The Chinese Government takes extreme measures against Muslim terrorists…

The Chinese government recently executed eight Uighur Muslims for terrorism, and planning a major terrorist attack. We read from a Chinese report:

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Eight terrorists have been executed with the approval of the Supreme People’s Court in Xinjiang, according to the publicity department of Xinjiang Uygur Autonomous Region on Saturday.

Their crimes involved five cases including the terrorist attack in the Tian’anmen Square in Beijing, the gun-seizing and police-assaulting case in Aksu, the illegal manufacturing of explosives and intentional killing case in Kashgar, and the establishment of terrorist organization, murder of government officials and incineration of checkpoint in Hotan.

Huseyin Guxur, Yusup Wherniyas and Yusup Ehmet had been sentenced to death and deprived of political rights for life by court for organizing and leading terrorist organization and jeopardizing public security with dangerous means. They masterminded the terrorist attack in the Tian’anmen Square of Beijing which killed 3 and injured 39 on Oct. 28 in 2013.

Rozi Eziz, also sentenced to death by court, was convicted of gun seizing and intentional killing of police officers. He committed the crime on June 28, 2013 in Wushi County of Aksu.

Abdusalam Elim had organized a terrorist gang with himself as the ring head since May 2011. The court found that Abdusalam Elim and others listened and watched religious extremist audio-visual materials and conducted illegal religious activities. They raised funds for members to conduct physical training and manufacturing, storage and transportation of explosives devices. He was sentenced to death and deprived of political right for life by court on charges of organizing and leading terrorist organization as well as illegal manufacturing, transportation and storage of explosives.

The court found that Memet Tohtiyusup had watched audio-visual materials on religious extremism, violence and terror since February 2013. He killed an innocent civilian on April 18, 2013. He was sentenced to death and deprived of political rights for life by court for intentional killing.

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If Falun Gong is benign, why is the Chinese Government scared of it?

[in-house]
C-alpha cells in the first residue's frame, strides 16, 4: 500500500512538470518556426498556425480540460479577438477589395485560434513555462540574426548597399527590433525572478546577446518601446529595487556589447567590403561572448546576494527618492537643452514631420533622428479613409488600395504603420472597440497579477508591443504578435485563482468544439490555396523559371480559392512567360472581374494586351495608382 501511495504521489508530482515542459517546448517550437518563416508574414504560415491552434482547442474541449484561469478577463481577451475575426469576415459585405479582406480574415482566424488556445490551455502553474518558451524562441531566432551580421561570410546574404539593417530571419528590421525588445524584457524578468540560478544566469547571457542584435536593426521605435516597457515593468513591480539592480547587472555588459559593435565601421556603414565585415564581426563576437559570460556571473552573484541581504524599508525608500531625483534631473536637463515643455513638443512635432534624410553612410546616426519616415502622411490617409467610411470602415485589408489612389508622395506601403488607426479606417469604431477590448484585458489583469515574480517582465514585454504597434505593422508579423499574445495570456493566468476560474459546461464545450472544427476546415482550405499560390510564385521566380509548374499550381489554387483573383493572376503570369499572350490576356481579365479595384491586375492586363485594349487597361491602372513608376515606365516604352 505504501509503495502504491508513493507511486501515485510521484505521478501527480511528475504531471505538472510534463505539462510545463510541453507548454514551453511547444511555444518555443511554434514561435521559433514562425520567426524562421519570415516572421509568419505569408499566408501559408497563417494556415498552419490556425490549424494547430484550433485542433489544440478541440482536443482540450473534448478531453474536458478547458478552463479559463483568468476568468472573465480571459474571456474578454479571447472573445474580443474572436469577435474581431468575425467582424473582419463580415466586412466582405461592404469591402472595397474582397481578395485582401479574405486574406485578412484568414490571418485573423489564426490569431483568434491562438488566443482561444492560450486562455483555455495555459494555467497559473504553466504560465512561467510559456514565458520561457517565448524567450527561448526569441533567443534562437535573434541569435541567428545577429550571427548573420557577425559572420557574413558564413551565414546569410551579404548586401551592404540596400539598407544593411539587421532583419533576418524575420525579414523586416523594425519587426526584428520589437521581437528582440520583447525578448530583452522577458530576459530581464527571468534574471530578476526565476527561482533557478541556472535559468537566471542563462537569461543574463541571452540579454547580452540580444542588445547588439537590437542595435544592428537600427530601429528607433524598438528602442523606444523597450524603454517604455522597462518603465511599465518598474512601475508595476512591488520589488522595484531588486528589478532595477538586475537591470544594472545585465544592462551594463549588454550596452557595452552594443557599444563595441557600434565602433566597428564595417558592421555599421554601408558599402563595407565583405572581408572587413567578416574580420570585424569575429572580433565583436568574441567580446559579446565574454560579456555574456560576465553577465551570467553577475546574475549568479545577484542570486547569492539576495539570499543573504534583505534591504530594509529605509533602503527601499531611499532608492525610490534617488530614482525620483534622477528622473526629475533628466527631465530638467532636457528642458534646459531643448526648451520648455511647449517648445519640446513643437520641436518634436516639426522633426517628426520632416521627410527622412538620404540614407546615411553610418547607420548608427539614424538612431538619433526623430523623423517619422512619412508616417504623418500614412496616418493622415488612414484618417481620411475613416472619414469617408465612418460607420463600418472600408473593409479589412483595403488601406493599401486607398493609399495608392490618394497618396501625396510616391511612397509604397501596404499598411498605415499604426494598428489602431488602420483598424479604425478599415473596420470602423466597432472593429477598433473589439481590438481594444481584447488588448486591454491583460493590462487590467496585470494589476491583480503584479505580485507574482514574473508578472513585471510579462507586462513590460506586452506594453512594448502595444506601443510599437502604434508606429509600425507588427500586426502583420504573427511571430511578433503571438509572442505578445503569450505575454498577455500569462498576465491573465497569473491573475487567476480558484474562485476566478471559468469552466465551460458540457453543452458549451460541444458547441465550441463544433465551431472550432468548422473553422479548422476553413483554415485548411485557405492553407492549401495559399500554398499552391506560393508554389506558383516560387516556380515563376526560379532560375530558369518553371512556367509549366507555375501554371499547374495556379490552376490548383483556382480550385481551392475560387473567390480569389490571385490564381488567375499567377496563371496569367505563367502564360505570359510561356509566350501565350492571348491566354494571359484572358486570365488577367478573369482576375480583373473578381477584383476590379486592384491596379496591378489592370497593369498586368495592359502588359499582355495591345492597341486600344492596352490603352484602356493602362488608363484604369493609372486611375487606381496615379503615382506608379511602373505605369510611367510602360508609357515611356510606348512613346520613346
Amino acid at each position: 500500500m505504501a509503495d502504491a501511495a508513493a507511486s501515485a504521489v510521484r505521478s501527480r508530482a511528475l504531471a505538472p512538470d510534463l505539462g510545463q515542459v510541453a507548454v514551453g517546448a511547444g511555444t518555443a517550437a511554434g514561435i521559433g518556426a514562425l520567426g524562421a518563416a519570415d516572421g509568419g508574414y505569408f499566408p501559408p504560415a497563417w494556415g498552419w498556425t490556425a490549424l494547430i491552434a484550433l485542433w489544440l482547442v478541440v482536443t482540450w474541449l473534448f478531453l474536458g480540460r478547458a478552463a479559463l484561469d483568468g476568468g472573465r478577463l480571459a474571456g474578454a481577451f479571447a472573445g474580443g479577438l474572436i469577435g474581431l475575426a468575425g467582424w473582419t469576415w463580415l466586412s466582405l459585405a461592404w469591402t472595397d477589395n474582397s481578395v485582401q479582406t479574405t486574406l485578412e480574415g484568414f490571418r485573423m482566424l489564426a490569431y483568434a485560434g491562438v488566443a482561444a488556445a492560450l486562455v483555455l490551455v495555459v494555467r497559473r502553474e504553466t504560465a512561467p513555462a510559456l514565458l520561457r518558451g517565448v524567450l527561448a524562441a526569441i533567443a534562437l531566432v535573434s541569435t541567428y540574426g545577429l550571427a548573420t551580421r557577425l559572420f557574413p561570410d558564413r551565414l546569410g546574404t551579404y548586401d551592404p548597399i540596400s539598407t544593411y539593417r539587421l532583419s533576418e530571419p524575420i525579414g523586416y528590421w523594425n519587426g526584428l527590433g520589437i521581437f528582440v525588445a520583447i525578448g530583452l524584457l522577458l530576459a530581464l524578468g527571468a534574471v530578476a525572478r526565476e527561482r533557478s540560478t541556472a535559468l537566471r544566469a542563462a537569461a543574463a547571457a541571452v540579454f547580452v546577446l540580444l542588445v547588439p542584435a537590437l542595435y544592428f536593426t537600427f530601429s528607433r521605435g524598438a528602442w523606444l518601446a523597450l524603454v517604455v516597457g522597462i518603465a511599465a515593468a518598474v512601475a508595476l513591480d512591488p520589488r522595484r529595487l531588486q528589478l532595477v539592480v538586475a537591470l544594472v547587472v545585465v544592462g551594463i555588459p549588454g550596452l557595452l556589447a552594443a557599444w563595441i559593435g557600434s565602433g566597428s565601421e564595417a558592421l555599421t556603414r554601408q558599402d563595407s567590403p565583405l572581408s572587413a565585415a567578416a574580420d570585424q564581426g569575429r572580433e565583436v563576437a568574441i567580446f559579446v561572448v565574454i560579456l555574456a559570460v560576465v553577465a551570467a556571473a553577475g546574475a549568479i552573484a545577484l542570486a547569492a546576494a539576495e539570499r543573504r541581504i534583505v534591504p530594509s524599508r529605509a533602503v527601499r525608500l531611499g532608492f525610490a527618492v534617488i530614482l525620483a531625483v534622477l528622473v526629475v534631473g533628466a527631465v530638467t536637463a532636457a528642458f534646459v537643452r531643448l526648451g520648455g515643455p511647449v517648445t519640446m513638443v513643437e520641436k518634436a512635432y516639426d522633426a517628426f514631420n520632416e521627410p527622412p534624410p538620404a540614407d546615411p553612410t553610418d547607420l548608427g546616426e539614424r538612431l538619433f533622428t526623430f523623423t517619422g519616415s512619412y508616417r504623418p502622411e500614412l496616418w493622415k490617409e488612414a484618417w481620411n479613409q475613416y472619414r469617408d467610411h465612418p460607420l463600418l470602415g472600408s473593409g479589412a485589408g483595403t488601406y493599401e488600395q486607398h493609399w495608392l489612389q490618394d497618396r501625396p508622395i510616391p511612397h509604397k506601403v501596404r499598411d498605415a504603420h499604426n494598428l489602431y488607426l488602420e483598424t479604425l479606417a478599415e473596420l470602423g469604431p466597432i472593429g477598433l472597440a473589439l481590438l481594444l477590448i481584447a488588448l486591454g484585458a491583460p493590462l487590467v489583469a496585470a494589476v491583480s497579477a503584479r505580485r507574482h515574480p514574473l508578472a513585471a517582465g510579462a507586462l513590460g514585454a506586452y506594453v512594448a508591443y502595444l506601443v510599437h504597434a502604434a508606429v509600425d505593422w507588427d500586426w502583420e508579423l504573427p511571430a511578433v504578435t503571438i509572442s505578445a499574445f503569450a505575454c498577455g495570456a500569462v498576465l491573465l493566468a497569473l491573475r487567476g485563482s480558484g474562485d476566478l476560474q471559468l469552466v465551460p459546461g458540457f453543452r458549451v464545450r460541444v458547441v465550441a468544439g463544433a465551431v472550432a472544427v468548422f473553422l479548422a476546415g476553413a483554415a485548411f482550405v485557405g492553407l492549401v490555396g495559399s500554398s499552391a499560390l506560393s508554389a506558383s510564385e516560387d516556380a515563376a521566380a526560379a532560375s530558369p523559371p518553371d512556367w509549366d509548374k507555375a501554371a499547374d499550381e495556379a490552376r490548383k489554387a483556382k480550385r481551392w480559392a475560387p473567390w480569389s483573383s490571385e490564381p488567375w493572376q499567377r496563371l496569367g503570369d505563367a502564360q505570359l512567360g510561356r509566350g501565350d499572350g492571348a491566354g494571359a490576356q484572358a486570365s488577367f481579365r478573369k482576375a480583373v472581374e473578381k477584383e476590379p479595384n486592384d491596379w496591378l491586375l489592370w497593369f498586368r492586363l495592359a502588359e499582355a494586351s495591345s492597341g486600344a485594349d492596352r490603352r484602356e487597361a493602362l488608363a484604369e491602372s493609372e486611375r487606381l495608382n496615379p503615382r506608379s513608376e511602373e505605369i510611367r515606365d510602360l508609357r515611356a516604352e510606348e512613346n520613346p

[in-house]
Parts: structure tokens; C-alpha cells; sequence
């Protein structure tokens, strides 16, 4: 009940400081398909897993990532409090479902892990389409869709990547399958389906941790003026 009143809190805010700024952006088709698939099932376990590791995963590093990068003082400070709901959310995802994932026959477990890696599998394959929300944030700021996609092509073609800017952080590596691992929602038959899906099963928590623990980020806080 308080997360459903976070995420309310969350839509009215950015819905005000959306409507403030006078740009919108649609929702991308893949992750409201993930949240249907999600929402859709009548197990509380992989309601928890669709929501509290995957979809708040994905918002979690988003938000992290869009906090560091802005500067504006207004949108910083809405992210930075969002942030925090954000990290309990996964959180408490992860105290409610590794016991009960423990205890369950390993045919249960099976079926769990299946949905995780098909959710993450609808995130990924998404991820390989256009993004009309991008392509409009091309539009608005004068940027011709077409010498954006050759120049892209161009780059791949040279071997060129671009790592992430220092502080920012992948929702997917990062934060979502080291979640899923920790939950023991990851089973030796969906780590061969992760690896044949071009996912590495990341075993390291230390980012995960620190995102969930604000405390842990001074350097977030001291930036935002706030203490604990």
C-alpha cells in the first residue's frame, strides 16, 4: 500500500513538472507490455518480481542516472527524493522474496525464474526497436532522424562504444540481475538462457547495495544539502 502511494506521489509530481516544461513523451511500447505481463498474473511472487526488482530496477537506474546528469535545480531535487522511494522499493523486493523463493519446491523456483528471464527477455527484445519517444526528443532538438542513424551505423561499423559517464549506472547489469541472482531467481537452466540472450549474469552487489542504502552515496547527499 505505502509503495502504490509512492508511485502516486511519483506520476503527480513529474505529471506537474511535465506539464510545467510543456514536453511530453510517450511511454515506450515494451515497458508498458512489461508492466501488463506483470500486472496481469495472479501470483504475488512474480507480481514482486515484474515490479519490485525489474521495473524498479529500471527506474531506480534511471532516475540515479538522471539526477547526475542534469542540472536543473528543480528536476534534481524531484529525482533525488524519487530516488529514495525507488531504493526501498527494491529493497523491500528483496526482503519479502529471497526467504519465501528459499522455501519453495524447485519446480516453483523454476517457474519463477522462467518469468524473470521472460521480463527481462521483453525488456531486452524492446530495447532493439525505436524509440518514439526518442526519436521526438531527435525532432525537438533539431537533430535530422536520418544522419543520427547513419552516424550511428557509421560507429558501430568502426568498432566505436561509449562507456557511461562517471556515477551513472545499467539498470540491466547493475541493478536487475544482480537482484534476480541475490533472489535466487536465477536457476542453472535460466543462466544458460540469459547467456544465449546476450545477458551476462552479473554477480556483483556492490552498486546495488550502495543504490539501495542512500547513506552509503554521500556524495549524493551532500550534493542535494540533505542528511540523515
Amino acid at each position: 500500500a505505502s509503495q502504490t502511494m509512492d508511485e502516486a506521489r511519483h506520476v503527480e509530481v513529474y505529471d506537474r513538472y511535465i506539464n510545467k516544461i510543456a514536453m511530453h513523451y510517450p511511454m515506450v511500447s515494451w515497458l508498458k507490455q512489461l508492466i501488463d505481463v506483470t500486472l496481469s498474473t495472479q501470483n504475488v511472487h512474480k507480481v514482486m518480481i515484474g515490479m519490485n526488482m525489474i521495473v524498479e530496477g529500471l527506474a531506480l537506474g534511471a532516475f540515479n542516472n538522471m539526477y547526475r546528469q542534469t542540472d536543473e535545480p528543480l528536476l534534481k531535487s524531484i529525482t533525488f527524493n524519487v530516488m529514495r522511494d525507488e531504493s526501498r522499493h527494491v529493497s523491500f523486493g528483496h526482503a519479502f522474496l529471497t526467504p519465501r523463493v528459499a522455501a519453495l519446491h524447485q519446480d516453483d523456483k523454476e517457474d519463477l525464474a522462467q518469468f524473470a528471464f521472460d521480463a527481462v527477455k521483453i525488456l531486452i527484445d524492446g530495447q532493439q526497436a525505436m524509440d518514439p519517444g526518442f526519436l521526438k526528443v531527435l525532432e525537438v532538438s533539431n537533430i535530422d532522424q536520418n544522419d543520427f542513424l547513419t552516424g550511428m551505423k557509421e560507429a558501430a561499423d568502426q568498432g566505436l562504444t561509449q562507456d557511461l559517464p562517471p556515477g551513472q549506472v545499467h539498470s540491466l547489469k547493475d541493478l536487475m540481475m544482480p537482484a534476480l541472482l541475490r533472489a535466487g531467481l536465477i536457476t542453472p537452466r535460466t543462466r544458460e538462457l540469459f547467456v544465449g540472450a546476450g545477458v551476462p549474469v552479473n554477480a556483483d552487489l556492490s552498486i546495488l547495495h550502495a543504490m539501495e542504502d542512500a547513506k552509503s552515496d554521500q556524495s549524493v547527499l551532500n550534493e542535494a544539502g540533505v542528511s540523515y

Protest against the Chinese Communist Party an...

Protest against the Chinese Communist Party and its control over Chinese society, organized by various associations including Falun Gong. Paris, Place d’Italie, February 26, 2006, near noon (Photo credit: Wikipedia)

 


‘If Falun Gong is benign, why is the Chinese government afraid of it?’ After nine years of persecution this basic question remains common. I’ll try answering it here.

 

In the 80s, Chinese parks brimmed at dawn with some 200 million people performing slow-movement exercises known as qigong. In 1992 Master Li Hongzhi introduced Falun Gong, outwardly a qigong practise like any other. But Master Li uniquely placed emphasis not on healing or supernormal abilities, but on self-cultivation towards spiritual perfection.

 

Falun Gong became an almost instant hit. Master Li travelled through China introducing the practise and its principles. Word of Falun Gong spread quickly, and it could soon be found in thousands of parks. The Chinese embassy in Paris invited Master Li to teach in their auditorium, and an official study found that Falun Gong saved the country millions in health costs.

 

Fast-forward to July 1999 and suddenly Falun Gong is public enemy number one. Practitioners are sentenced to ‘reform through labour’ camps where they are starved, beaten, and tortured with electric batons. By 2008, there are over 3,000 documented cases of practitioners killed by state persecution. Increasingly solid evidence suggests many more have been targeted as unwilling donors of kidneys, livers, and hearts. How many more, we have no idea.